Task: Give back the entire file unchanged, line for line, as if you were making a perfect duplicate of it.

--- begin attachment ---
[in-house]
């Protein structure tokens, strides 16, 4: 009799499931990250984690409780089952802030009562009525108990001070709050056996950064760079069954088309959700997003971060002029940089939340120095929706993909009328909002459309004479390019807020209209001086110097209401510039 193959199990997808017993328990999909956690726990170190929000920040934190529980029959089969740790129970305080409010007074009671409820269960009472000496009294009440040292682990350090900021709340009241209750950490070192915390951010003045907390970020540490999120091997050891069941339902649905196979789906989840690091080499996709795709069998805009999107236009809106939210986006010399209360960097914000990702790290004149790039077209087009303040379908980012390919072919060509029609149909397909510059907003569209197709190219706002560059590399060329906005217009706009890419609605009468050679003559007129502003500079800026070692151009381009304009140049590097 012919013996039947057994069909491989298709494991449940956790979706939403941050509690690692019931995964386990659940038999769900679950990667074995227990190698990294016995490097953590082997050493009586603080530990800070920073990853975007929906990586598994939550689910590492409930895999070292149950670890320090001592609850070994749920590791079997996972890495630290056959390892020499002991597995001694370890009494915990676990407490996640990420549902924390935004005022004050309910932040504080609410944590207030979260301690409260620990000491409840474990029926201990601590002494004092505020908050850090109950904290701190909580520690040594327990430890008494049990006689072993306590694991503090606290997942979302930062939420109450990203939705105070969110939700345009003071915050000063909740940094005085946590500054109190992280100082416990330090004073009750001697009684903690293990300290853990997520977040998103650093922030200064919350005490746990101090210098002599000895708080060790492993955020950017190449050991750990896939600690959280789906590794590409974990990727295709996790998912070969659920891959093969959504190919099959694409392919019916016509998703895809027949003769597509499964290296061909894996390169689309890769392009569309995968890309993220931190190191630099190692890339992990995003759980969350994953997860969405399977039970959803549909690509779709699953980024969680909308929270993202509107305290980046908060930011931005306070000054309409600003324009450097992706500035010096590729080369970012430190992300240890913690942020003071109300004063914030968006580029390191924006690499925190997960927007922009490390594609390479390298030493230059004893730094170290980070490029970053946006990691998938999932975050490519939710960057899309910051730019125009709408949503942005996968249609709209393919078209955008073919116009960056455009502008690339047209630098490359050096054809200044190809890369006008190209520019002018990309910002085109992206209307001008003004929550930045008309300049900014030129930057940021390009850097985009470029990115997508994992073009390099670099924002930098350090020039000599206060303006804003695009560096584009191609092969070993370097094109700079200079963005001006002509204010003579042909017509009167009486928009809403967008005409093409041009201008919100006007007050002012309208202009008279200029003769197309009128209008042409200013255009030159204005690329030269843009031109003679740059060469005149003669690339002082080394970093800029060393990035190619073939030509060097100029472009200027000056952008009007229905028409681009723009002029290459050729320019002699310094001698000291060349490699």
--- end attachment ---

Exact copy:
[in-house]
């Protein structure tokens, strides 16, 4: 009799499931990250984690409780089952802030009562009525108990001070709050056996950064760079069954088309959700997003971060002029940089939340120095929706993909009328909002459309004479390019807020209209001086110097209401510039 193959199990997808017993328990999909956690726990170190929000920040934190529980029959089969740790129970305080409010007074009671409820269960009472000496009294009440040292682990350090900021709340009241209750950490070192915390951010003045907390970020540490999120091997050891069941339902649905196979789906989840690091080499996709795709069998805009999107236009809106939210986006010399209360960097914000990702790290004149790039077209087009303040379908980012390919072919060509029609149909397909510059907003569209197709190219706002560059590399060329906005217009706009890419609605009468050679003559007129502003500079800026070692151009381009304009140049590097 012919013996039947057994069909491989298709494991449940956790979706939403941050509690690692019931995964386990659940038999769900679950990667074995227990190698990294016995490097953590082997050493009586603080530990800070920073990853975007929906990586598994939550689910590492409930895999070292149950670890320090001592609850070994749920590791079997996972890495630290056959390892020499002991597995001694370890009494915990676990407490996640990420549902924390935004005022004050309910932040504080609410944590207030979260301690409260620990000491409840474990029926201990601590002494004092505020908050850090109950904290701190909580520690040594327990430890008494049990006689072993306590694991503090606290997942979302930062939420109450990203939705105070969110939700345009003071915050000063909740940094005085946590500054109190992280100082416990330090004073009750001697009684903690293990300290853990997520977040998103650093922030200064919350005490746990101090210098002599000895708080060790492993955020950017190449050991750990896939600690959280789906590794590409974990990727295709996790998912070969659920891959093969959504190919099959694409392919019916016509998703895809027949003769597509499964290296061909894996390169689309890769392009569309995968890309993220931190190191630099190692890339992990995003759980969350994953997860969405399977039970959803549909690509779709699953980024969680909308929270993202509107305290980046908060930011931005306070000054309409600003324009450097992706500035010096590729080369970012430190992300240890913690942020003071109300004063914030968006580029390191924006690499925190997960927007922009490390594609390479390298030493230059004893730094170290980070490029970053946006990691998938999932975050490519939710960057899309910051730019125009709408949503942005996968249609709209393919078209955008073919116009960056455009502008690339047209630098490359050096054809200044190809890369006008190209520019002018990309910002085109992206209307001008003004929550930045008309300049900014030129930057940021390009850097985009470029990115997508994992073009390099670099924002930098350090020039000599206060303006804003695009560096584009191609092969070993370097094109700079200079963005001006002509204010003579042909017509009167009486928009809403967008005409093409041009201008919100006007007050002012309208202009008279200029003769197309009128209008042409200013255009030159204005690329030269843009031109003679740059060469005149003669690339002082080394970093800029060393990035190619073939030509060097100029472009200027000056952008009007229905028409681009723009002029290459050729320019002699310094001698000291060349490699």